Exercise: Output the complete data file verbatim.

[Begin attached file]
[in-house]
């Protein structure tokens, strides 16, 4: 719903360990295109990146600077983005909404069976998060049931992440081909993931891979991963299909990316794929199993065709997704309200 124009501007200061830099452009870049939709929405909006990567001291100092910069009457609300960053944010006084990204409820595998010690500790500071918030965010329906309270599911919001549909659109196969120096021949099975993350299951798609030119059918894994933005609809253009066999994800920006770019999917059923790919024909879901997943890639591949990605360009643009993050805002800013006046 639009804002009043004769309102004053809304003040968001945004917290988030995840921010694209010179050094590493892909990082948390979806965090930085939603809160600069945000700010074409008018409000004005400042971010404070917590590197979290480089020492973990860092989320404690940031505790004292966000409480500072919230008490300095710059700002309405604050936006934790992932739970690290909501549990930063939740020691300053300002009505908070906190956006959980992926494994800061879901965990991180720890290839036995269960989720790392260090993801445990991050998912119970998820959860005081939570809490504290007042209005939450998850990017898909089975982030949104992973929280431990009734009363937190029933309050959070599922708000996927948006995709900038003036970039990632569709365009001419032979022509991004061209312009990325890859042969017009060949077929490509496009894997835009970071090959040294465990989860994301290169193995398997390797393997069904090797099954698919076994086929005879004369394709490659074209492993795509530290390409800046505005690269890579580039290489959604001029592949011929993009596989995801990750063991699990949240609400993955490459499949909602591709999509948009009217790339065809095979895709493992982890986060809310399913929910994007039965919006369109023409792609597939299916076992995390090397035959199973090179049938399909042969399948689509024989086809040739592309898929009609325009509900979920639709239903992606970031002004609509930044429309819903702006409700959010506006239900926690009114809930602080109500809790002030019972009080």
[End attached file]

[in-house]
């Protein structure tokens, strides 16, 4: 719903360990295109990146600077983005909404069976998060049931992440081909993931891979991963299909990316794929199993065709997704309200 124009501007200061830099452009870049939709929405909006990567001291100092910069009457609300960053944010006084990204409820595998010690500790500071918030965010329906309270599911919001549909659109196969120096021949099975993350299951798609030119059918894994933005609809253009066999994800920006770019999917059923790919024909879901997943890639591949990605360009643009993050805002800013006046 639009804002009043004769309102004053809304003040968001945004917290988030995840921010694209010179050094590493892909990082948390979806965090930085939603809160600069945000700010074409008018409000004005400042971010404070917590590197979290480089020492973990860092989320404690940031505790004292966000409480500072919230008490300095710059700002309405604050936006934790992932739970690290909501549990930063939740020691300053300002009505908070906190956006959980992926494994800061879901965990991180720890290839036995269960989720790392260090993801445990991050998912119970998820959860005081939570809490504290007042209005939450998850990017898909089975982030949104992973929280431990009734009363937190029933309050959070599922708000996927948006995709900038003036970039990632569709365009001419032979022509991004061209312009990325890859042969017009060949077929490509496009894997835009970071090959040294465990989860994301290169193995398997390797393997069904090797099954698919076994086929005879004369394709490659074209492993795509530290390409800046505005690269890579580039290489959604001029592949011929993009596989995801990750063991699990949240609400993955490459499949909602591709999509948009009217790339065809095979895709493992982890986060809310399913929910994007039965919006369109023409792609597939299916076992995390090397035959199973090179049938399909042969399948689509024989086809040739592309898929009609325009509900979920639709239903992606970031002004609509930044429309819903702006409700959010506006239900926690009114809930602080109500809790002030019972009080």